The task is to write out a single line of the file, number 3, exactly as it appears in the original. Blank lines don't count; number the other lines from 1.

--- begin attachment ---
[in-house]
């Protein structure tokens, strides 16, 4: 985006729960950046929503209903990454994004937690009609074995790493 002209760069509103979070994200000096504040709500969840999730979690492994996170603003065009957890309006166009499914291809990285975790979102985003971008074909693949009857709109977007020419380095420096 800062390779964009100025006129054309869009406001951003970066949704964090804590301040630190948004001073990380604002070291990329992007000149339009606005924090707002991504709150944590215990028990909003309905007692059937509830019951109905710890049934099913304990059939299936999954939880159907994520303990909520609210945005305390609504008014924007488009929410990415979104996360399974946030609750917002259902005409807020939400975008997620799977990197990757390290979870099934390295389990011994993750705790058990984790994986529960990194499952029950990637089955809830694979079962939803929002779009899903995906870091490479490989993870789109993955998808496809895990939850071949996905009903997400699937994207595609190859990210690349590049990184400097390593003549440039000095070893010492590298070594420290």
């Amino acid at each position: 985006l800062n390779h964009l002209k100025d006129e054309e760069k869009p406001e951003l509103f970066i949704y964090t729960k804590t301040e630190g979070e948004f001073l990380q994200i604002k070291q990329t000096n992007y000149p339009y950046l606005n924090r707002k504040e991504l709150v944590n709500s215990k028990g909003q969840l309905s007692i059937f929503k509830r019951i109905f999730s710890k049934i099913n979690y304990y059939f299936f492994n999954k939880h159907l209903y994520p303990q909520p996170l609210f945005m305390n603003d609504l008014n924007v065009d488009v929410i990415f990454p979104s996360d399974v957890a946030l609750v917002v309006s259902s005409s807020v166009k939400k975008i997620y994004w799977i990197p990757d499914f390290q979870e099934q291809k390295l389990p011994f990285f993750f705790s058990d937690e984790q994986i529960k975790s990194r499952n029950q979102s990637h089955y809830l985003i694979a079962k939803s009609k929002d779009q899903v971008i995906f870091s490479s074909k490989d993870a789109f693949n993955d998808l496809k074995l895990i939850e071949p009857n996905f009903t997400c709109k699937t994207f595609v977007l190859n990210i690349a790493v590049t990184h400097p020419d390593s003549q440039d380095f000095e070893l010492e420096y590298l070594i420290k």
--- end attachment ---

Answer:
């Amino acid at each position: 985006l800062n390779h964009l002209k100025d006129e054309e760069k869009p406001e951003l509103f970066i949704y964090t729960k804590t301040e630190g979070e948004f001073l990380q994200i604002k070291q990329t000096n992007y000149p339009y950046l606005n924090r707002k504040e991504l709150v944590n709500s215990k028990g909003q969840l309905s007692i059937f929503k509830r019951i109905f999730s710890k049934i099913n979690y304990y059939f299936f492994n999954k939880h159907l209903y994520p303990q909520p996170l609210f945005m305390n603003d609504l008014n924007v065009d488009v929410i990415f990454p979104s996360d399974v957890a946030l609750v917002v309006s259902s005409s807020v166009k939400k975008i997620y994004w799977i990197p990757d499914f390290q979870e099934q291809k390295l389990p011994f990285f993750f705790s058990d937690e984790q994986i529960k975790s990194r499952n029950q979102s990637h089955y809830l985003i694979a079962k939803s009609k929002d779009q899903v971008i995906f870091s490479s074909k490989d993870a789109f693949n993955d998808l496809k074995l895990i939850e071949p009857n996905f009903t997400c709109k699937t994207f595609v977007l190859n990210i690349a790493v590049t990184h400097p020419d390593s003549q440039d380095f000095e070893l010492e420096y590298l070594i420290k």